• Refractive Errors

What is a Floater?

A floater may be seen as dots, lines, cobwebs, or spiders and are most often noticed when reading, looking at a blank wall or gazing at a clear sky. They are usually a result of the aging process and are especially common in nearsighted people, in people who have suffered eye injuries, and after eye surgery. A floater is actually a small clump of gel that forms in the vitreous, the clear jelly-like fluid which fills the cavity inside the eye.

How are Floaters treated?

Although annoying, floaters are usually not vision threatening and do not require treatment. Often floaters diminish and become less bothersome over time. If a floater appears directly in the line of the vision, moving the eye around will often help. Looking up and down or back and forth will often allow the floater to move out of the way. In cases where floaters do indicate a more serious condition, lasers can be used to prevent vision loss.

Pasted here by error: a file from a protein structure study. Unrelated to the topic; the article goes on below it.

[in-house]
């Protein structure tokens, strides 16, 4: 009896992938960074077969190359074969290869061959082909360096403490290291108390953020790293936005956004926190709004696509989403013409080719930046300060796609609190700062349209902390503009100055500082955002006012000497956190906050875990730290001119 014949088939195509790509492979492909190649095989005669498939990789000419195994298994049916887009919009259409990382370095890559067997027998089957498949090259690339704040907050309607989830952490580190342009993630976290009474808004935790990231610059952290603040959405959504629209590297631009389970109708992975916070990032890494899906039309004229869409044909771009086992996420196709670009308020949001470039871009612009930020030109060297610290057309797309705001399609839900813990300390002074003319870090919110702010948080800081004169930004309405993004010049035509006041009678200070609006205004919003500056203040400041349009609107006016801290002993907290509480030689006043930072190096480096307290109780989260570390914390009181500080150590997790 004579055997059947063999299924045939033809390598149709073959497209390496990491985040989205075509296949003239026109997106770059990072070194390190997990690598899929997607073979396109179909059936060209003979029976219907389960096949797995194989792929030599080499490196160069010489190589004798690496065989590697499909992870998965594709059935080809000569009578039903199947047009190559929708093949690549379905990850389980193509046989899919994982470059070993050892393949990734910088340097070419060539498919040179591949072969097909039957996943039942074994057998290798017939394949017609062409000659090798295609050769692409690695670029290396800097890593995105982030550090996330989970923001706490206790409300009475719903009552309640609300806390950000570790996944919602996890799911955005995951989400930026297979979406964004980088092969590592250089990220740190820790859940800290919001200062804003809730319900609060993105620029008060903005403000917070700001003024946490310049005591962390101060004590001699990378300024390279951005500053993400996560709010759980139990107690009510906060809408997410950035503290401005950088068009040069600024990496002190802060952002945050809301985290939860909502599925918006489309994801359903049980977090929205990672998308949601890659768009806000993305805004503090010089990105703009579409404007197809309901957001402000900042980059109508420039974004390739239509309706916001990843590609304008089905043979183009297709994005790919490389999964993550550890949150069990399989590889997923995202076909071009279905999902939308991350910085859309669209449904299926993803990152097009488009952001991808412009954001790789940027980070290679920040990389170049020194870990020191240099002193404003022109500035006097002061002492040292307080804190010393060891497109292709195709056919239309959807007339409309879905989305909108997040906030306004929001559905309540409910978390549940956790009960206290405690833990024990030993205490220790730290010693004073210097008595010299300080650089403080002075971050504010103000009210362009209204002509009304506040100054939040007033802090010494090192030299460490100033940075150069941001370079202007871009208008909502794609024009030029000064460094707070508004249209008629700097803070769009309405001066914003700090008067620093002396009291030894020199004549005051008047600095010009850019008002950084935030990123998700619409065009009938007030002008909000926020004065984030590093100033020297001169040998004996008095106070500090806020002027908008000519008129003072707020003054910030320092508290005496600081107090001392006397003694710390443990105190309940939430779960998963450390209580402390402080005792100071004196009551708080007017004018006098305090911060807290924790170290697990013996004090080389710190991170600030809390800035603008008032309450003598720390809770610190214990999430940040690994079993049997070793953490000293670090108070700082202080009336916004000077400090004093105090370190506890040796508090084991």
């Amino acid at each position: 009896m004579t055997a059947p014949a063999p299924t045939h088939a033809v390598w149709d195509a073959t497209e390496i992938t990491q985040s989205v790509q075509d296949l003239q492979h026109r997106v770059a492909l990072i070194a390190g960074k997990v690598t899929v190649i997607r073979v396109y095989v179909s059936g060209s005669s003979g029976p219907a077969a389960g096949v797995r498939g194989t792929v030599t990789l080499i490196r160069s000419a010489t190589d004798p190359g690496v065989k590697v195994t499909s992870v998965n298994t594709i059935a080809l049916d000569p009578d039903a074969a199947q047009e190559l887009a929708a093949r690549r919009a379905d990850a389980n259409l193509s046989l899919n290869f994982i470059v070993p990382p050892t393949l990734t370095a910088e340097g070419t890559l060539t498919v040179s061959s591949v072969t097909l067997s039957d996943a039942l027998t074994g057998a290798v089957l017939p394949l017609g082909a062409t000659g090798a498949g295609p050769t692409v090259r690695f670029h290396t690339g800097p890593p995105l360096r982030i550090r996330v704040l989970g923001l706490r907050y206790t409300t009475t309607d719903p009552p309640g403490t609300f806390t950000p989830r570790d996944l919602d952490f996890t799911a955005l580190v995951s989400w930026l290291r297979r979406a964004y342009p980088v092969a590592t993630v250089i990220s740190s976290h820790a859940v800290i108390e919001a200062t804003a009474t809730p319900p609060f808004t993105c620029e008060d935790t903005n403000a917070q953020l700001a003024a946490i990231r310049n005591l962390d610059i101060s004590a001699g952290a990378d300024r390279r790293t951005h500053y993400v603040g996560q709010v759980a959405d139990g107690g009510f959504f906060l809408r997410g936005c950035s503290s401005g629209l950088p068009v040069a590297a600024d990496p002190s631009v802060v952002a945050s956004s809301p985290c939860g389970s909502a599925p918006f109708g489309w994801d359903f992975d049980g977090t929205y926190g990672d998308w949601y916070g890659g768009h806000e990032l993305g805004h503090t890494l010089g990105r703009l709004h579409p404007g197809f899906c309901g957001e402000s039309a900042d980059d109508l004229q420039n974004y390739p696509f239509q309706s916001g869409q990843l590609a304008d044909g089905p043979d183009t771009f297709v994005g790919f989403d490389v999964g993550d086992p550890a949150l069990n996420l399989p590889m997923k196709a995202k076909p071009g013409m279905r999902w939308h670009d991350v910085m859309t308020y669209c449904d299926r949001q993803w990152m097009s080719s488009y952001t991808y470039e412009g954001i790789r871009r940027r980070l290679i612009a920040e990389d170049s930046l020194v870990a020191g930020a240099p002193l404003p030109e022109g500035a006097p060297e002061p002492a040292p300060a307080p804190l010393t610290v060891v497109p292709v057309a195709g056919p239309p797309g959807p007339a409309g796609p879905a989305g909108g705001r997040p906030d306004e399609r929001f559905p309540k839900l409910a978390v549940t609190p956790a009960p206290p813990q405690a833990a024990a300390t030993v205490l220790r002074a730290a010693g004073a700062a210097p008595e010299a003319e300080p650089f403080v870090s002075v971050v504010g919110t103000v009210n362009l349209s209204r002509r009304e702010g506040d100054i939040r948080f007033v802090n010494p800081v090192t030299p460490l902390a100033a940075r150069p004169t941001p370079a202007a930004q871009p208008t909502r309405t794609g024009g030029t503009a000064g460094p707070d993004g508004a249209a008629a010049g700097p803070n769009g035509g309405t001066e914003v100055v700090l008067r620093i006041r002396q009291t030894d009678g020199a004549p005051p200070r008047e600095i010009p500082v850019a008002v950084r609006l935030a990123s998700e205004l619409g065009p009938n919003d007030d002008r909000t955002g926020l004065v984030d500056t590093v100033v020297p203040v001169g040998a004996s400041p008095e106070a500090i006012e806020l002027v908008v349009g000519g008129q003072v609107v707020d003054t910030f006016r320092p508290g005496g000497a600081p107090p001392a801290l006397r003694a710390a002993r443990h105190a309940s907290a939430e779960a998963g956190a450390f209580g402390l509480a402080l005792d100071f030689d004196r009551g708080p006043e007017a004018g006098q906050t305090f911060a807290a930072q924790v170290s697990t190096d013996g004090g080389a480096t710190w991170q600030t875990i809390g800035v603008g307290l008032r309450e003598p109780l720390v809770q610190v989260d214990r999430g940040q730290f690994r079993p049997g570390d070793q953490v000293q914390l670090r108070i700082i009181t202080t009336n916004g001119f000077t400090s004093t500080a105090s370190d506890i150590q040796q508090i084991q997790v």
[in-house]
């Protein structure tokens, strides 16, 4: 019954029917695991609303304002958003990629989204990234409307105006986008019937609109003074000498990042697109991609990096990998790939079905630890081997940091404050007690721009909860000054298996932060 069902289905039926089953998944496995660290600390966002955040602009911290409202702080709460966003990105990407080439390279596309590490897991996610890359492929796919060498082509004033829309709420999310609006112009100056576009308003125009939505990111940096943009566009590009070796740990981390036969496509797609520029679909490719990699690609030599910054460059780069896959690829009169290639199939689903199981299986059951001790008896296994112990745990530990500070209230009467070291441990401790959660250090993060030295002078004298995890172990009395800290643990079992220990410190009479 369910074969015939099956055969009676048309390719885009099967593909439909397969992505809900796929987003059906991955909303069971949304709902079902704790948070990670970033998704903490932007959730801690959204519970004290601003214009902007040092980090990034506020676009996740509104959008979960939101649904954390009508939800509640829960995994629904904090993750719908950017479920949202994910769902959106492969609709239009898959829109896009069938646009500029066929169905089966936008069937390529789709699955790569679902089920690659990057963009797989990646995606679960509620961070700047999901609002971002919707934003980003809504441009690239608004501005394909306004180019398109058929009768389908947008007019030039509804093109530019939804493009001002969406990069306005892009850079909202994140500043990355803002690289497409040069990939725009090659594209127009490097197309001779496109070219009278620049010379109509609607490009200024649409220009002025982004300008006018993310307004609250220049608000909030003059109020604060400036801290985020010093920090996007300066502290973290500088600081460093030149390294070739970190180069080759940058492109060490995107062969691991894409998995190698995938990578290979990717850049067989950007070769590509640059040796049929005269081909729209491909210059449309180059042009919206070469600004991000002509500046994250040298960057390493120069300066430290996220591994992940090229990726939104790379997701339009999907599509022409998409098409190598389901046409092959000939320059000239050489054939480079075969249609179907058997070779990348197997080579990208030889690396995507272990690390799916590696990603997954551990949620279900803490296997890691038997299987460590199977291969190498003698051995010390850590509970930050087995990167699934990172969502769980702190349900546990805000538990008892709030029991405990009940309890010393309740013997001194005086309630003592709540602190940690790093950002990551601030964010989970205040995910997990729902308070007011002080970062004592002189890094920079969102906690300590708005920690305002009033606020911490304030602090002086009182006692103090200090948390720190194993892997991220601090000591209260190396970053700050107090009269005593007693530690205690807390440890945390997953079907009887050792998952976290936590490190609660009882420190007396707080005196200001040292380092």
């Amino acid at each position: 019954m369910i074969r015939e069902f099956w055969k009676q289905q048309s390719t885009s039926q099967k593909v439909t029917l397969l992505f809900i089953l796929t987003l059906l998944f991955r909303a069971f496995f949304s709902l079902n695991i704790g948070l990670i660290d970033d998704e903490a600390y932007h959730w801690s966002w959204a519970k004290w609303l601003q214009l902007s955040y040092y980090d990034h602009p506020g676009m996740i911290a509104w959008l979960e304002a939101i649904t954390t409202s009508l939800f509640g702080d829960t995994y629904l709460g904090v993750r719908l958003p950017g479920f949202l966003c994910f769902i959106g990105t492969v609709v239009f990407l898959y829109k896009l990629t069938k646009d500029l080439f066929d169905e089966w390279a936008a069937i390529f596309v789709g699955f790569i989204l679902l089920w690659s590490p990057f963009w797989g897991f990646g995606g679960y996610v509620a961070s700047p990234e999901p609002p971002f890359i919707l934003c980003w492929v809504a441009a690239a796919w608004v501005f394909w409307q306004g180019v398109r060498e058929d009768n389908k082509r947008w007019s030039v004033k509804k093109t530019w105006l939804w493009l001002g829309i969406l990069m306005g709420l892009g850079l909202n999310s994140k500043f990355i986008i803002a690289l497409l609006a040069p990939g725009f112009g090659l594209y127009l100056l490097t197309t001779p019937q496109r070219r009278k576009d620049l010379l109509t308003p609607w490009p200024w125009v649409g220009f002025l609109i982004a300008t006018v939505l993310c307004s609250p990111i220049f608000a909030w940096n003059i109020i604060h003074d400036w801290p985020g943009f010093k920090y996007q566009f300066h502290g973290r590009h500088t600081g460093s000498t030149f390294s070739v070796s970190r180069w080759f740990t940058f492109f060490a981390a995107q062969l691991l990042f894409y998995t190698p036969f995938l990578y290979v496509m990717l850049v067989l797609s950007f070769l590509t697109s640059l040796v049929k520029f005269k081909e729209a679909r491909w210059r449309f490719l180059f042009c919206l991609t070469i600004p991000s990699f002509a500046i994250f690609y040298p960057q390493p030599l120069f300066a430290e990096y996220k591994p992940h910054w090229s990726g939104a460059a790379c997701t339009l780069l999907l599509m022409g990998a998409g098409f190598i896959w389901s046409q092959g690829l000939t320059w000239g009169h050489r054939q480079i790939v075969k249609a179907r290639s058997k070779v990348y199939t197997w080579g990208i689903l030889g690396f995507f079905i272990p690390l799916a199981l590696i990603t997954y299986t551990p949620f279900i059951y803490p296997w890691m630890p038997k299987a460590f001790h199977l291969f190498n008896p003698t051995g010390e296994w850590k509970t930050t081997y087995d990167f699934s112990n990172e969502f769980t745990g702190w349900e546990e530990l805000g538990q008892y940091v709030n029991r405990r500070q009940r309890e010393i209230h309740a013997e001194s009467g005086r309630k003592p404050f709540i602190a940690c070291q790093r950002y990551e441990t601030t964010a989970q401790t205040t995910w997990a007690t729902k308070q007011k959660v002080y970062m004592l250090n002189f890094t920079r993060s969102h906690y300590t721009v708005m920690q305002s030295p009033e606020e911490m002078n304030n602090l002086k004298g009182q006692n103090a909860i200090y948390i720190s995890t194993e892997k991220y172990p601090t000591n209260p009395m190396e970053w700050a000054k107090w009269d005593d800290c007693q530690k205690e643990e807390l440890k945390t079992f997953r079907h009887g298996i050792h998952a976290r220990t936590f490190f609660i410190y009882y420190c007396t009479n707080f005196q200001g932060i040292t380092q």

What are Flashes?

Flashes are similar to the sensation of "seeing stars" when one is hit on the head. They are most often noticed at night or in a dark room and appear as flashing light or lightning streaks in the field of vision, although no light is actually flashing. They can also occur in association with migraine headaches, distorting central vision for ten to twenty minutes and appear as jagged lined of "heat waves" in both eyes.

How are Flashes treated?

Similar to floaters, flashes do not require treatment and will eventually stop. However, they may indicate retinal detachment, which needs immediate medical treatment.

Although both floaters and flashes are usually not considered serious vision problems, you should have a complete eye examination to determine their importance. If you are experiencing these or other vision problems, contact us for a complete eye examination.

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